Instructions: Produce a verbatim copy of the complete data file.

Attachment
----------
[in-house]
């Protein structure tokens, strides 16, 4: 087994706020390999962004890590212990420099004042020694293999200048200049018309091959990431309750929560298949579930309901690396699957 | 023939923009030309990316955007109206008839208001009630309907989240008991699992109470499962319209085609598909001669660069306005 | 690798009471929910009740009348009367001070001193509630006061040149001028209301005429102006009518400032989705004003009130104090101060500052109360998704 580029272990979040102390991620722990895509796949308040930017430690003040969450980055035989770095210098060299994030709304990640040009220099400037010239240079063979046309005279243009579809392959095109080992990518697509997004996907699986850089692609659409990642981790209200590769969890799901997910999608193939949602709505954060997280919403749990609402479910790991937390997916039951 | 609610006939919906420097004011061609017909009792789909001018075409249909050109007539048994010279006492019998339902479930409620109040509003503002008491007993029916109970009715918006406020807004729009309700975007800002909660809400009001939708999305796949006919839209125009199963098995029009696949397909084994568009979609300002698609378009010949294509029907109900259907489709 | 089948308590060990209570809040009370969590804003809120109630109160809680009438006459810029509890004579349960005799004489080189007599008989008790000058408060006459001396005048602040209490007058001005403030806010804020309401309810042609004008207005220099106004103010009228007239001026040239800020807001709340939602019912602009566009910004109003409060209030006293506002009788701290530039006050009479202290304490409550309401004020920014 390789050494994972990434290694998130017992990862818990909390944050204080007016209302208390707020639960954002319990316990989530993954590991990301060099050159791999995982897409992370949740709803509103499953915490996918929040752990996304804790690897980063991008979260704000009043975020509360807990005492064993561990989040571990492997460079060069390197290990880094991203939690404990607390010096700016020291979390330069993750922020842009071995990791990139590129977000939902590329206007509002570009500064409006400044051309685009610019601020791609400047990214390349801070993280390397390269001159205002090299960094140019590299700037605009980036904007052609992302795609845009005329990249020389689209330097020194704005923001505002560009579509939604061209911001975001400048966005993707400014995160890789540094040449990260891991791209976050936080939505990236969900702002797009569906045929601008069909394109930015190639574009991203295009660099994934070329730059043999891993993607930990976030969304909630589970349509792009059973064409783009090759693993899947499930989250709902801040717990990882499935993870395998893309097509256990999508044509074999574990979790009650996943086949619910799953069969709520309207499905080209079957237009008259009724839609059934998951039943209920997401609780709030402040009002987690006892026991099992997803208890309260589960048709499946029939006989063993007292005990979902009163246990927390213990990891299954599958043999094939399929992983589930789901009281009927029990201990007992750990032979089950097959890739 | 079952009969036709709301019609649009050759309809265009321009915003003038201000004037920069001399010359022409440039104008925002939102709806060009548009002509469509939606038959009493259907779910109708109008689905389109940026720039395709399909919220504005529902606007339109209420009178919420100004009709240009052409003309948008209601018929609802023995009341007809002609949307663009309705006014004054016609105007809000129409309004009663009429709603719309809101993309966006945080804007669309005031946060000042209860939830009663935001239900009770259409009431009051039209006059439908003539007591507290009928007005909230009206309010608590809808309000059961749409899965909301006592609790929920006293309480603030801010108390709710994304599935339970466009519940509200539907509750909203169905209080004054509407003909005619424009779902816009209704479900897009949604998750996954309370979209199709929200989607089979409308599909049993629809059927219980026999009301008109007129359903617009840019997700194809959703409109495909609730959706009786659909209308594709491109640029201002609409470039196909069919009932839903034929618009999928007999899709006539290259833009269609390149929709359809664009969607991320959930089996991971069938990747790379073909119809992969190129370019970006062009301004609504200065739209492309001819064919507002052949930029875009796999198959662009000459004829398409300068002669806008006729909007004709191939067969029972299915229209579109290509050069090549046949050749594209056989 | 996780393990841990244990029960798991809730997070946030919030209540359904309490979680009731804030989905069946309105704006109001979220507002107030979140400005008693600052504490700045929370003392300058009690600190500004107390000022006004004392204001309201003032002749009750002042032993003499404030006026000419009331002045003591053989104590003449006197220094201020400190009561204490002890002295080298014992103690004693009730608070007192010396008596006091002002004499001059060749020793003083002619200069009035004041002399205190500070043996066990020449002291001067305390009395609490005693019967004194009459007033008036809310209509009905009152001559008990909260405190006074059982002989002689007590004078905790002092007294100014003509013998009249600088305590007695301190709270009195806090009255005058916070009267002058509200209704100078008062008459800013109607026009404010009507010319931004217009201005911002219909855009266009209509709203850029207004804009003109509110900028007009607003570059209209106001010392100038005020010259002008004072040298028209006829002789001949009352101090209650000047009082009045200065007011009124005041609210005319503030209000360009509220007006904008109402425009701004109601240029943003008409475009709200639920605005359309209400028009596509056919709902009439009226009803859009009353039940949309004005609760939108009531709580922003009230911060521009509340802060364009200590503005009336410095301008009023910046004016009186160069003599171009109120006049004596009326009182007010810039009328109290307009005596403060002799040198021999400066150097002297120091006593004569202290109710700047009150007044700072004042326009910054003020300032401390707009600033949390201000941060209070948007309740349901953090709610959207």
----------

[in-house]
């Protein structure tokens, strides 16, 4: 087994706020390999962004890590212990420099004042020694293999200048200049018309091959990431309750929560298949579930309901690396699957 | 023939923009030309990316955007109206008839208001009630309907989240008991699992109470499962319209085609598909001669660069306005 | 690798009471929910009740009348009367001070001193509630006061040149001028209301005429102006009518400032989705004003009130104090101060500052109360998704 580029272990979040102390991620722990895509796949308040930017430690003040969450980055035989770095210098060299994030709304990640040009220099400037010239240079063979046309005279243009579809392959095109080992990518697509997004996907699986850089692609659409990642981790209200590769969890799901997910999608193939949602709505954060997280919403749990609402479910790991937390997916039951 | 609610006939919906420097004011061609017909009792789909001018075409249909050109007539048994010279006492019998339902479930409620109040509003503002008491007993029916109970009715918006406020807004729009309700975007800002909660809400009001939708999305796949006919839209125009199963098995029009696949397909084994568009979609300002698609378009010949294509029907109900259907489709 | 089948308590060990209570809040009370969590804003809120109630109160809680009438006459810029509890004579349960005799004489080189007599008989008790000058408060006459001396005048602040209490007058001005403030806010804020309401309810042609004008207005220099106004103010009228007239001026040239800020807001709340939602019912602009566009910004109003409060209030006293506002009788701290530039006050009479202290304490409550309401004020920014 390789050494994972990434290694998130017992990862818990909390944050204080007016209302208390707020639960954002319990316990989530993954590991990301060099050159791999995982897409992370949740709803509103499953915490996918929040752990996304804790690897980063991008979260704000009043975020509360807990005492064993561990989040571990492997460079060069390197290990880094991203939690404990607390010096700016020291979390330069993750922020842009071995990791990139590129977000939902590329206007509002570009500064409006400044051309685009610019601020791609400047990214390349801070993280390397390269001159205002090299960094140019590299700037605009980036904007052609992302795609845009005329990249020389689209330097020194704005923001505002560009579509939604061209911001975001400048966005993707400014995160890789540094040449990260891991791209976050936080939505990236969900702002797009569906045929601008069909394109930015190639574009991203295009660099994934070329730059043999891993993607930990976030969304909630589970349509792009059973064409783009090759693993899947499930989250709902801040717990990882499935993870395998893309097509256990999508044509074999574990979790009650996943086949619910799953069969709520309207499905080209079957237009008259009724839609059934998951039943209920997401609780709030402040009002987690006892026991099992997803208890309260589960048709499946029939006989063993007292005990979902009163246990927390213990990891299954599958043999094939399929992983589930789901009281009927029990201990007992750990032979089950097959890739 | 079952009969036709709301019609649009050759309809265009321009915003003038201000004037920069001399010359022409440039104008925002939102709806060009548009002509469509939606038959009493259907779910109708109008689905389109940026720039395709399909919220504005529902606007339109209420009178919420100004009709240009052409003309948008209601018929609802023995009341007809002609949307663009309705006014004054016609105007809000129409309004009663009429709603719309809101993309966006945080804007669309005031946060000042209860939830009663935001239900009770259409009431009051039209006059439908003539007591507290009928007005909230009206309010608590809808309000059961749409899965909301006592609790929920006293309480603030801010108390709710994304599935339970466009519940509200539907509750909203169905209080004054509407003909005619424009779902816009209704479900897009949604998750996954309370979209199709929200989607089979409308599909049993629809059927219980026999009301008109007129359903617009840019997700194809959703409109495909609730959706009786659909209308594709491109640029201002609409470039196909069919009932839903034929618009999928007999899709006539290259833009269609390149929709359809664009969607991320959930089996991971069938990747790379073909119809992969190129370019970006062009301004609504200065739209492309001819064919507002052949930029875009796999198959662009000459004829398409300068002669806008006729909007004709191939067969029972299915229209579109290509050069090549046949050749594209056989 | 996780393990841990244990029960798991809730997070946030919030209540359904309490979680009731804030989905069946309105704006109001979220507002107030979140400005008693600052504490700045929370003392300058009690600190500004107390000022006004004392204001309201003032002749009750002042032993003499404030006026000419009331002045003591053989104590003449006197220094201020400190009561204490002890002295080298014992103690004693009730608070007192010396008596006091002002004499001059060749020793003083002619200069009035004041002399205190500070043996066990020449002291001067305390009395609490005693019967004194009459007033008036809310209509009905009152001559008990909260405190006074059982002989002689007590004078905790002092007294100014003509013998009249600088305590007695301190709270009195806090009255005058916070009267002058509200209704100078008062008459800013109607026009404010009507010319931004217009201005911002219909855009266009209509709203850029207004804009003109509110900028007009607003570059209209106001010392100038005020010259002008004072040298028209006829002789001949009352101090209650000047009082009045200065007011009124005041609210005319503030209000360009509220007006904008109402425009701004109601240029943003008409475009709200639920605005359309209400028009596509056919709902009439009226009803859009009353039940949309004005609760939108009531709580922003009230911060521009509340802060364009200590503005009336410095301008009023910046004016009186160069003599171009109120006049004596009326009182007010810039009328109290307009005596403060002799040198021999400066150097002297120091006593004569202290109710700047009150007044700072004042326009910054003020300032401390707009600033949390201000941060209070948007309740349901953090709610959207």